In the Heart and Estrogen/progestin Replacement Study (HERS) of postmenopausal women with documented heart disease (n=2763, average age 66.7 years), a randomized placebo-controlled clinical trial of secondary prevention of coronary heart disease (CHD), treatment with 0.625 mg/day oral conjugated equine estrogen (CEE) plus 2.5 mg oral medroxyprogesterone acetate (MPA) demonstrated no cardiovascular benefit. Specifically, during an average follow-up of 4.1 years, treatment with CEE plus MPA did not reduce the overall rate of CHD events in postmenopausal women with established coronary heart disease. There were more CHD events in the hormone-treated group than in the placebo group in year 1, but not during the subsequent years.
From the original HERS trial, 2321 women consented to participate in an open label extension of HERS known as HERS II. Average follow-up in HERS II was an additional 2.7 years, for a total of 6.8 years overall. After 6.8 years, hormone therapy did not reduce the risk of cardiovascular events in women with CHD.
Women using hormone replacement therapy sometimes experience increased blood pressure. Blood pressure should be monitored with HRT use. Elevation of blood pressure in previously normotensive or hypertensive patients should be investigated and HRT may have to be discontinued.
Endocrine and Metabolism
Glucose and lipid metabolism
A worsening of glucose tolerance and lipid metabolism has been observed in a significant percentage of peri- and post-menopausal patients. Therefore, diabetic patients, or those with a predisposition to diabetes, should be observed closely to detect any alterations in carbohydrate or lipid metabolism, especially in triglyceride blood levels.
Women with familial hyperlipidemias need special surveillance. Lipid-lowering measures are recommended additionally, before treatment is started.
Caution should be exercised in patients with pre-existing hypertriglyceridemia since rare cases of large increases of plasma triglycerides leading to pancreatitis have been reported with estrogen therapy in this population.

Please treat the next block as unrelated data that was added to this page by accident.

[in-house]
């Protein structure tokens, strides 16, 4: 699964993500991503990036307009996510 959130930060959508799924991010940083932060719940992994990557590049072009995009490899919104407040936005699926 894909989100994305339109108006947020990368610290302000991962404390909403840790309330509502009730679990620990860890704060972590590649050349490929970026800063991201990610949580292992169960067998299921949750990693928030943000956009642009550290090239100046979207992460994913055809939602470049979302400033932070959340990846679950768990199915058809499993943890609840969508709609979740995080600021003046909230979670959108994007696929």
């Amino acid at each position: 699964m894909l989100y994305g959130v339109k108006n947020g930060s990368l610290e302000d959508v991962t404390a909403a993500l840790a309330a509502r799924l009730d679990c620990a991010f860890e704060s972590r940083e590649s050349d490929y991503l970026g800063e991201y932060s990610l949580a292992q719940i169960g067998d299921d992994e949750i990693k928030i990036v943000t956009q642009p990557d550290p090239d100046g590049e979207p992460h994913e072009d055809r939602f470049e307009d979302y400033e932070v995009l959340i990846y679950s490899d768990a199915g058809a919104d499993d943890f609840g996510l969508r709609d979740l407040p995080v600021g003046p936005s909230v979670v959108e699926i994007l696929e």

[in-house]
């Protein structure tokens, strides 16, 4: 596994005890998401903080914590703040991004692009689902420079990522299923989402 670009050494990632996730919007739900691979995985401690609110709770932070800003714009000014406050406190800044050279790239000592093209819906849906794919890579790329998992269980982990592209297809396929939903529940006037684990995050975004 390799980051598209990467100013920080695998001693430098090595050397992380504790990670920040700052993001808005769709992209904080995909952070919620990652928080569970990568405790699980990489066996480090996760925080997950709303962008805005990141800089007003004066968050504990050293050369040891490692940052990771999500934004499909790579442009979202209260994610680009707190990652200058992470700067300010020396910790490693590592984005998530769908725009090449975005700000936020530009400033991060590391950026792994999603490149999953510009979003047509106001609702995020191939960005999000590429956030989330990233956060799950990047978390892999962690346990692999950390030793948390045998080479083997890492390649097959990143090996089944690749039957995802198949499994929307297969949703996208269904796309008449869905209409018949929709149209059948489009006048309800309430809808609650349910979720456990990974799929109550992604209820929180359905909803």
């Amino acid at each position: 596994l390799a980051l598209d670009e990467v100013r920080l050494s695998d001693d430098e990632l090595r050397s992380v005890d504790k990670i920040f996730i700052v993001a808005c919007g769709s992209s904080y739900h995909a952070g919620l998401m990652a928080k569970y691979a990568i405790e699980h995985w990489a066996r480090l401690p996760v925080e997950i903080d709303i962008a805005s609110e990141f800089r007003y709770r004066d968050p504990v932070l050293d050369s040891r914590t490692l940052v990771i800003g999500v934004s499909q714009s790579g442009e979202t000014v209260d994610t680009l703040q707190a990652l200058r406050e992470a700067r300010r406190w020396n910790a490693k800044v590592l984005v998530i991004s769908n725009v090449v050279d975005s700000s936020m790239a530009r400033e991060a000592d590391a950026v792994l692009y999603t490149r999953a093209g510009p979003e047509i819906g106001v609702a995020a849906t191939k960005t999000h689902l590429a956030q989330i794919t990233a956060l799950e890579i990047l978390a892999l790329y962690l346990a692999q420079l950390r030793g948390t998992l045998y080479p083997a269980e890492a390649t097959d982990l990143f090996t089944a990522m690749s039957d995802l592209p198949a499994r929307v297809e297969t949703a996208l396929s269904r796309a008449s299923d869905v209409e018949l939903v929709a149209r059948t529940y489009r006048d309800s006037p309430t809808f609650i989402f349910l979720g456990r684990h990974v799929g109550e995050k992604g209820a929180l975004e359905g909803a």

Women with porphyria need special surveillance.
Estrogens should be used with caution in individuals with pre-existing severe hypocalcemia.
Calcium and phosphorus metabolism
Because the prolonged use of estrogens influences the metabolism of calcium and phosphorus, estrogens should be used with caution in patients with metabolic and malignant bone diseases associated with hypercalcemia and in patients with renal insufficiency.
Estrogen administration leads to increased thyroid-binding globulin (TBG) levels. Patients who require thyroid hormone replacement therapy and who are also taking estrogen may require increased doses of their thyroid replacement therapy. These women should have their thyroid function monitored in order to maintain their free thyroid hormone levels in an acceptable range (see Drug-Laboratory Test Interactions).
Symptoms and physical findings associated with a previous diagnosis of endometriosis may reappear or become aggravated with estrogen use. A few cases of malignant transformation of residual endometrial implants have been reported in women treated post-hysterectomy with estrogen-alone therapy. For women known to have residual endometriosis post-hysterectomy, the addition of progestin should be considered.
Pre-existing uterine leiomyomata may increase in size during estrogen use. Growth, pain or tenderness of uterine leiomyomata requires discontinuation of medication and appropriate investigation.
Abnormal vaginal bleeding, due to its prolongation, irregularity or heaviness, occurring during therapy should prompt appropriate diagnostic measures to rule out the possibility of uterine malignancy and the treatment should be re-evaluated.
Available epidemiological data indicate that use of estrogen with or without progestin by postmenopausal women is associated with an increased risk of developing venous thromboembolism (VTE).
In the oral estrogen plus progestin arm of the WHI trial, among 10,000 women on combined HRT over a one-year period, there were 18 more cases of venous thromboembolism, including 8 more cases of pulmonary embolism.